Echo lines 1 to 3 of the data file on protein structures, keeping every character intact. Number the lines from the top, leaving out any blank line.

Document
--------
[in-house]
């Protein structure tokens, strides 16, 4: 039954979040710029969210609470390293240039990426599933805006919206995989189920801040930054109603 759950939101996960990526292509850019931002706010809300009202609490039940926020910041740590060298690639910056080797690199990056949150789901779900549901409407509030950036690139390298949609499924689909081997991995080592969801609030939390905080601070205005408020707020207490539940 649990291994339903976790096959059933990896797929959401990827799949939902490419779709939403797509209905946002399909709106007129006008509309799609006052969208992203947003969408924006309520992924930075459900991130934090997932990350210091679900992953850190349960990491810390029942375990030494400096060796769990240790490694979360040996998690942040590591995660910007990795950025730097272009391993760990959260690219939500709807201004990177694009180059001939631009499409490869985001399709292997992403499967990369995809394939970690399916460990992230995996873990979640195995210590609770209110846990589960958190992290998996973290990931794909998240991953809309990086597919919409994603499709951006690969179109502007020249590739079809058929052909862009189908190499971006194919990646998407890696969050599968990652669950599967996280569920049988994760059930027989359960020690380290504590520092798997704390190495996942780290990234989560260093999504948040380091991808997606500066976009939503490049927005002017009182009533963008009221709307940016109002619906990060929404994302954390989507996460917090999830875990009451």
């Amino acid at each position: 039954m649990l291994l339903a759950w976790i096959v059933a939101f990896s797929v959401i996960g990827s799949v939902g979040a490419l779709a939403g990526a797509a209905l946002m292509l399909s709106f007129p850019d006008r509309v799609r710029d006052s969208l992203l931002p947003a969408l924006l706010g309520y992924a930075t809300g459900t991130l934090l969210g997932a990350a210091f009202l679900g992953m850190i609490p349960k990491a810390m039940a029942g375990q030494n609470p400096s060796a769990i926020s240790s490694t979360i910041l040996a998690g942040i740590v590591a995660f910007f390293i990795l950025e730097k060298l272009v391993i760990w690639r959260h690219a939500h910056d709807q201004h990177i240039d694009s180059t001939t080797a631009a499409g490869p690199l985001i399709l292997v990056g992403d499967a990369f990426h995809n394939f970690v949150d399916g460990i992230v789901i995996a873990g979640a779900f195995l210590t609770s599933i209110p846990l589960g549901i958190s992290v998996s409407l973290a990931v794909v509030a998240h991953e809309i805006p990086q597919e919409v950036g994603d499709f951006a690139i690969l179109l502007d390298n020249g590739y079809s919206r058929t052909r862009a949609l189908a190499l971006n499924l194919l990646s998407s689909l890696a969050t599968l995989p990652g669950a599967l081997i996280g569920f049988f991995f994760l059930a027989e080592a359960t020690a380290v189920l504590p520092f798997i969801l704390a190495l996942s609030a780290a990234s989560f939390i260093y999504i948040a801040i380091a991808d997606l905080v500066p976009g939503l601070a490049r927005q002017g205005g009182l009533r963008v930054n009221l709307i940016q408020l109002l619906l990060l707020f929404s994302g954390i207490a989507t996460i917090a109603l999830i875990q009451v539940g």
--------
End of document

[in-house]
């Protein structure tokens, strides 16, 4: 039954979040710029969210609470390293240039990426599933805006919206995989189920801040930054109603 759950939101996960990526292509850019931002706010809300009202609490039940926020910041740590060298690639910056080797690199990056949150789901779900549901409407509030950036690139390298949609499924689909081997991995080592969801609030939390905080601070205005408020707020207490539940 649990291994339903976790096959059933990896797929959401990827799949939902490419779709939403797509209905946002399909709106007129006008509309799609006052969208992203947003969408924006309520992924930075459900991130934090997932990350210091679900992953850190349960990491810390029942375990030494400096060796769990240790490694979360040996998690942040590591995660910007990795950025730097272009391993760990959260690219939500709807201004990177694009180059001939631009499409490869985001399709292997992403499967990369995809394939970690399916460990992230995996873990979640195995210590609770209110846990589960958190992290998996973290990931794909998240991953809309990086597919919409994603499709951006690969179109502007020249590739079809058929052909862009189908190499971006194919990646998407890696969050599968990652669950599967996280569920049988994760059930027989359960020690380290504590520092798997704390190495996942780290990234989560260093999504948040380091991808997606500066976009939503490049927005002017009182009533963008009221709307940016109002619906990060929404994302954390989507996460917090999830875990009451």
């Amino acid at each position: 039954m649990l291994l339903a759950w976790i096959v059933a939101f990896s797929v959401i996960g990827s799949v939902g979040a490419l779709a939403g990526a797509a209905l946002m292509l399909s709106f007129p850019d006008r509309v799609r710029d006052s969208l992203l931002p947003a969408l924006l706010g309520y992924a930075t809300g459900t991130l934090l969210g997932a990350a210091f009202l679900g992953m850190i609490p349960k990491a810390m039940a029942g375990q030494n609470p400096s060796a769990i926020s240790s490694t979360i910041l040996a998690g942040i740590v590591a995660f910007f390293i990795l950025e730097k060298l272009v391993i760990w690639r959260h690219a939500h910056d709807q201004h990177i240039d694009s180059t001939t080797a631009a499409g490869p690199l985001i399709l292997v990056g992403d499967a990369f990426h995809n394939f970690v949150d399916g460990i992230v789901i995996a873990g979640a779900f195995l210590t609770s599933i209110p846990l589960g549901i958190s992290v998996s409407l973290a990931v794909v509030a998240h991953e809309i805006p990086q597919e919409v950036g994603d499709f951006a690139i690969l179109l502007d390298n020249g590739y079809s919206r058929t052909r862009a949609l189908a190499l971006n499924l194919l990646s998407s689909l890696a969050t599968l995989p990652g669950a599967l081997i996280g569920f049988f991995f994760l059930a027989e080592a359960t020690a380290v189920l504590p520092f798997i969801l704390a190495l996942s609030a780290a990234s989560f939390i260093y999504i948040a801040i380091a991808d997606l905080v500066p976009g939503l601070a490049r927005q002017g205005g009182l009533r963008v930054n009221l709307i940016q408020l109002l619906l990060l707020f929404s994302g954390i207490a989507t996460i917090a109603l999830i875990q009451v539940g």